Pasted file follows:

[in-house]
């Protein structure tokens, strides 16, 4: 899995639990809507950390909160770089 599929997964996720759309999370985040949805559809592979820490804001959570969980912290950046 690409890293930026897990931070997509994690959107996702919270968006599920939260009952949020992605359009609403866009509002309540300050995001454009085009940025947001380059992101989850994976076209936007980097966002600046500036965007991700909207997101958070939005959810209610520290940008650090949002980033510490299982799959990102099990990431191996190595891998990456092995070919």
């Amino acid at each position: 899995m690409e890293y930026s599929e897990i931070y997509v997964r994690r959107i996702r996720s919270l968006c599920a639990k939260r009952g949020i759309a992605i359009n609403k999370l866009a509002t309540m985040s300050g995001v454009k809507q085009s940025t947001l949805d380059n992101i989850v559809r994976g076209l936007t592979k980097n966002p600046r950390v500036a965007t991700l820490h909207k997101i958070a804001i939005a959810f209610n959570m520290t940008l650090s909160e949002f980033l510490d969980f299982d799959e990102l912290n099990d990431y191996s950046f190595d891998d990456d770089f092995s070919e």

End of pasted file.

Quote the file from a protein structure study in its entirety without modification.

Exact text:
[in-house]
């Protein structure tokens, strides 16, 4: 899995639990809507950390909160770089 599929997964996720759309999370985040949805559809592979820490804001959570969980912290950046 690409890293930026897990931070997509994690959107996702919270968006599920939260009952949020992605359009609403866009509002309540300050995001454009085009940025947001380059992101989850994976076209936007980097966002600046500036965007991700909207997101958070939005959810209610520290940008650090949002980033510490299982799959990102099990990431191996190595891998990456092995070919």
């Amino acid at each position: 899995m690409e890293y930026s599929e897990i931070y997509v997964r994690r959107i996702r996720s919270l968006c599920a639990k939260r009952g949020i759309a992605i359009n609403k999370l866009a509002t309540m985040s300050g995001v454009k809507q085009s940025t947001l949805d380059n992101i989850v559809r994976g076209l936007t592979k980097n966002p600046r950390v500036a965007t991700l820490h909207k997101i958070a804001i939005a959810f209610n959570m520290t940008l650090s909160e949002f980033l510490d969980f299982d799959e990102l912290n099990d990431y191996s950046f190595d891998d990456d770089f092995s070919e």